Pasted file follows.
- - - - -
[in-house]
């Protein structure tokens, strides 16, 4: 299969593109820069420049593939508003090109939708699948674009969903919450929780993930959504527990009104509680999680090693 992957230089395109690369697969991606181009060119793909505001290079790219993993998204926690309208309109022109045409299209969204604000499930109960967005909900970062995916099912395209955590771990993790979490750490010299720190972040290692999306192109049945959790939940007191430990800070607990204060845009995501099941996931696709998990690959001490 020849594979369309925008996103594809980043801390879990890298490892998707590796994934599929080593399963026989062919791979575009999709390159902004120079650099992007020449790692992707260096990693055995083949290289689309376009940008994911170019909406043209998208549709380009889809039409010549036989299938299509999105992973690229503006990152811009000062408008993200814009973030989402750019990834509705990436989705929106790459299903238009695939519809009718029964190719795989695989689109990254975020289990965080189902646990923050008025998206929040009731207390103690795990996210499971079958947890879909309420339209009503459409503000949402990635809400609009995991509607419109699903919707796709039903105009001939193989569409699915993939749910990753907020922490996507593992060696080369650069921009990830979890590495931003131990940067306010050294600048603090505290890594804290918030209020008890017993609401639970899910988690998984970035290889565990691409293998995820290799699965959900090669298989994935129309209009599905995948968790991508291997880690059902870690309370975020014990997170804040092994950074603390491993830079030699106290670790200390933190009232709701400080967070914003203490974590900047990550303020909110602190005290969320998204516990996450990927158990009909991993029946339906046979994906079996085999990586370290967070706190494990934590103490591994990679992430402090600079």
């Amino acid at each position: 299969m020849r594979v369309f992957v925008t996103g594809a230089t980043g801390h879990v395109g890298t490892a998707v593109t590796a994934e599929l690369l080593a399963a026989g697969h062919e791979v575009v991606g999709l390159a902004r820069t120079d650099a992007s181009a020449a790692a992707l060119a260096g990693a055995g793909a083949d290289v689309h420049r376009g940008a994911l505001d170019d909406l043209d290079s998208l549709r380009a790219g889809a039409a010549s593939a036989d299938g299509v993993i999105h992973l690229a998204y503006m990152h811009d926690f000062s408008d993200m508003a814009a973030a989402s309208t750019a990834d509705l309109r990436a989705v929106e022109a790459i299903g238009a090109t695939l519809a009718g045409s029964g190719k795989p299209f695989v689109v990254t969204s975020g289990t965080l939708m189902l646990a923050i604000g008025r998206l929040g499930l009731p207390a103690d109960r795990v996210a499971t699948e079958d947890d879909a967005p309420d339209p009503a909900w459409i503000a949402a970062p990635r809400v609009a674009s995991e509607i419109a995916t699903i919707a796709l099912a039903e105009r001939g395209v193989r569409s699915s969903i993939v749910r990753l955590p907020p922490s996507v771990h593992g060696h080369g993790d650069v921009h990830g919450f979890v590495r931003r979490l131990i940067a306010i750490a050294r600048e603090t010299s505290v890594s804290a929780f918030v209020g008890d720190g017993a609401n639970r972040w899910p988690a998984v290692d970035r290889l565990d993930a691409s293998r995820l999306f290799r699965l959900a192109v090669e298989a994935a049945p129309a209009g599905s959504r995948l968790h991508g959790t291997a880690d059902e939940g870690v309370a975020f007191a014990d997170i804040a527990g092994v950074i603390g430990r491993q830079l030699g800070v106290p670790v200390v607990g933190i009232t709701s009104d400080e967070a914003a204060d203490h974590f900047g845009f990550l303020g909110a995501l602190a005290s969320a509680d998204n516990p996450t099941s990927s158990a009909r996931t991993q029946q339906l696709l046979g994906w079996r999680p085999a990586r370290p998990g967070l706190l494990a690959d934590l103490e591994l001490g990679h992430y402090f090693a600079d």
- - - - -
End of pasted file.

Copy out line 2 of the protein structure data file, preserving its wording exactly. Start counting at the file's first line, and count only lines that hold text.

């Protein structure tokens, strides 16, 4: 299969593109820069420049593939508003090109939708699948674009969903919450929780993930959504527990009104509680999680090693 992957230089395109690369697969991606181009060119793909505001290079790219993993998204926690309208309109022109045409299209969204604000499930109960967005909900970062995916099912395209955590771990993790979490750490010299720190972040290692999306192109049945959790939940007191430990800070607990204060845009995501099941996931696709998990690959001490 020849594979369309925008996103594809980043801390879990890298490892998707590796994934599929080593399963026989062919791979575009999709390159902004120079650099992007020449790692992707260096990693055995083949290289689309376009940008994911170019909406043209998208549709380009889809039409010549036989299938299509999105992973690229503006990152811009000062408008993200814009973030989402750019990834509705990436989705929106790459299903238009695939519809009718029964190719795989695989689109990254975020289990965080189902646990923050008025998206929040009731207390103690795990996210499971079958947890879909309420339209009503459409503000949402990635809400609009995991509607419109699903919707796709039903105009001939193989569409699915993939749910990753907020922490996507593992060696080369650069921009990830979890590495931003131990940067306010050294600048603090505290890594804290918030209020008890017993609401639970899910988690998984970035290889565990691409293998995820290799699965959900090669298989994935129309209009599905995948968790991508291997880690059902870690309370975020014990997170804040092994950074603390491993830079030699106290670790200390933190009232709701400080967070914003203490974590900047990550303020909110602190005290969320998204516990996450990927158990009909991993029946339906046979994906079996085999990586370290967070706190494990934590103490591994990679992430402090600079």